Purchase the gear. If you plan to return to work after the birth of your new baby, a breast pump will be invaluable. It’s normal to leak a little when your milk starts to come in, so pick up a few breast pads to insert into your nursing bras. Finally, a nursing pillow may also come in handy, as many new moms find it to be very helpful for propping up their baby when nursing; others use regular bed or couch pillows for the same result.

Find a lactation consultant. Starting off on the right foot when you’re nursing is a lot easier if you have some professional support. Breastfeeding isn’t always easy at first, and it’s possible you may struggle with figuring out certain positions or getting your new baby to latch-on. You may want to make an appointment with a lactation consultant in advance of your birth to get must-know tips, or schedule it for soon after your delivery. Many hospitals will have lactation consultants and nurses available to help you start nursing right after your baby is born.

The best breastfeeding experience starts with a bit of planning. Ask your friends and family for their advice, too, as you get ready, and call on them for support as you begin nursing your new baby. Don’t worry if you can’t stick with it for as long as you’d like -- any nursing you do will have a positive effect on your baby.

Childbirth Prep Exercises for New Moms-to-Be

Let’s be honest: Few new moms say childbirth is an easy, painless process. Although every woman’s experience is different, it is entirely possible to lessen any labor discomfort if you plan and prepare accordingly. Here are four moves to master before the big day that will help you cope with and control labor pain:

New mom exercise #1: Kegels. Strengthening your pelvic floor muscles improves circulation to your rectal and vaginal area, which helps prevent hemorrhoids and may even shorten the pushing stage of labor. The best part of performing Kegels is that you can do them anytime, anywhere, because no one but you knows you’re doing them, whether it’s while you’re watching TV, reading a book, or standing in line at the grocery store. Here’s how you do it: Tighten the muscles around your vagina as if trying to interrupt the flow of urine when going to the bathroom. Hold for a count of four, then release. Repeat 10 times. Try to work up to three or four sets about three times a day.

New mom exercise #2: Pelvic Tilt. This move strengthens the abdominal muscles and eases back pain during pregnancy and labor. Here’s how you do it: Get down on your hands and knees, arms shoulder-width and knees hip-width apart. Keep your arms straight, but avoid locking your elbows. As you breathe in, tighten your abdominal muscles, tuck your buttocks under, and round your back. Relax your back into a neutral position as you breathe out. Repeat at your own pace, following the rhythm of your breath.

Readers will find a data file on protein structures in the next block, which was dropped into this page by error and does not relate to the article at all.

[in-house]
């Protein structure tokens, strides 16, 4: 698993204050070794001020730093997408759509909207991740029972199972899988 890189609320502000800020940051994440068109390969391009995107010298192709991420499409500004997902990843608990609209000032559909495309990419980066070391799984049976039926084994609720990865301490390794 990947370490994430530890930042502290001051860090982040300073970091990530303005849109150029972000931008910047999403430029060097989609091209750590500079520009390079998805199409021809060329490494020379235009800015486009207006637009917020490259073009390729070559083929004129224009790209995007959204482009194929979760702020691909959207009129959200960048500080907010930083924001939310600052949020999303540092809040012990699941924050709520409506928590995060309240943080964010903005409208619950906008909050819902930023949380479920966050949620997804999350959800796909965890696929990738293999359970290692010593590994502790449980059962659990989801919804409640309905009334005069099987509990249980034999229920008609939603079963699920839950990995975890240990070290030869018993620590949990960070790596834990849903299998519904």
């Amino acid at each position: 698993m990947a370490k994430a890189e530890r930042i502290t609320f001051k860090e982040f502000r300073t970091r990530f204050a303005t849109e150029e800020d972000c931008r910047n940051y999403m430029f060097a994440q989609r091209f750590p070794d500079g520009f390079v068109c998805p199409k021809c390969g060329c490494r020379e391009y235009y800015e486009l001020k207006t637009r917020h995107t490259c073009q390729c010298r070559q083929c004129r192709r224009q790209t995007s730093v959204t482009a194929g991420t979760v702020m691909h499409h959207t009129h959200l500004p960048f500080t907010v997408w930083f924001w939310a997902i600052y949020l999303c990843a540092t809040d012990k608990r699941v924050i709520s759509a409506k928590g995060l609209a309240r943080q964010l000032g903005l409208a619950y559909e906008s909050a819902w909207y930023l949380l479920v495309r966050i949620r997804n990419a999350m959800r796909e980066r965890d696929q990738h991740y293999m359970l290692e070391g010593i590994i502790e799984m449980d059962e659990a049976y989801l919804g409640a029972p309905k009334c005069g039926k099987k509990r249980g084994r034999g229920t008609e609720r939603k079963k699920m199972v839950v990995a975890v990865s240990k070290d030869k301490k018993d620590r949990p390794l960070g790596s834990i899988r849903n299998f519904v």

New mom exercise #3: Squat. Squats are a terrific way to strengthen your thighs and open your pelvis, and one of the most frequently recommended exercises for childbirth prep. Here’s how you do it: Stand facing the back of a chair, with your feet slightly more than hip-width apart, toes pointed outward. Hold the back of the chair for support. Contract your abdominal muscles, lift your chest, and relax your shoulders. Then lower your tailbone toward the floor as though you were sitting down on a chair. Find your balance -- most of your weight should be toward your heels. Take a deep breath in and then exhale, pushing through your legs to rise to a standing position.

New mom exercise #4: Tailor or Cobbler Pose. This position can help open your pelvis and loosen your hip joints in preparation for birth. It can also improve your posture and ease tension in your lower back. Here’s how you do it: Sit up straight against a wall with the soles of your feet touching each other (sit on a folded towel if that’s more comfortable for you). Gently press your knees down and away from each other, but don’t force them. Stay in this position for as long as you’re comfortable.

Be careful when performing these moves, and if anything feels uncomfortable or you feel unbalanced, stop. Aim to run through all of these moves at least four times a week. The more you stick to them, the easier your labor may be! And that’s a welcome relief for any new mom.

Cord Blood Questions

If you’ve been following pregnancy news lately, you probably know that there are discussions surrounding cord blood and its use for new babies. To keep you updated, and help you figure out if storing your own new baby’s cord blood is right for your family, here are some answers to your most pressing questions.

What exactly is cord blood?
Simply put, cord blood is the actual blood that’s stored in your new baby’s umbilical cord and placenta when you give birth. In most cases, the blood is disposed of and not used for any medical purposes.

Why is everyone talking about cord blood?
New information has recently surfaced about the potentially life-saving stem cells that can be extracted from cord blood. These stem cells have been used to help treat diseases like leukemia, lymphoma, and sickle cell anemia.

Who saves and stores cord blood?
Cord blood is either saved privately, for potential personal use within families, or publicly, where it’s donated for others to use. When parents decide to save and store their new baby’s cord blood, it’s collected quickly and safely by their health care provider. If the blood is meant for public use, there is usually no cost to the donor. Private cord blood banks -- which reserve the blood for use by the new baby or family members -- tend to be quite costly, however, with donors paying for all costs related to collection, transport, testing, and storage. Generally, health insurance does not cover the cost of the storage.

Deciding whether or not to store your new baby’s cord blood is a personal decision you’ll need to make with your family. Most experts don’t recommend private cord blood storage, as the chance a family member needing a transplant is slim and the public cord blood pool is always available to dip into. But if you have any questions, talk to your doctor about what is right for your family.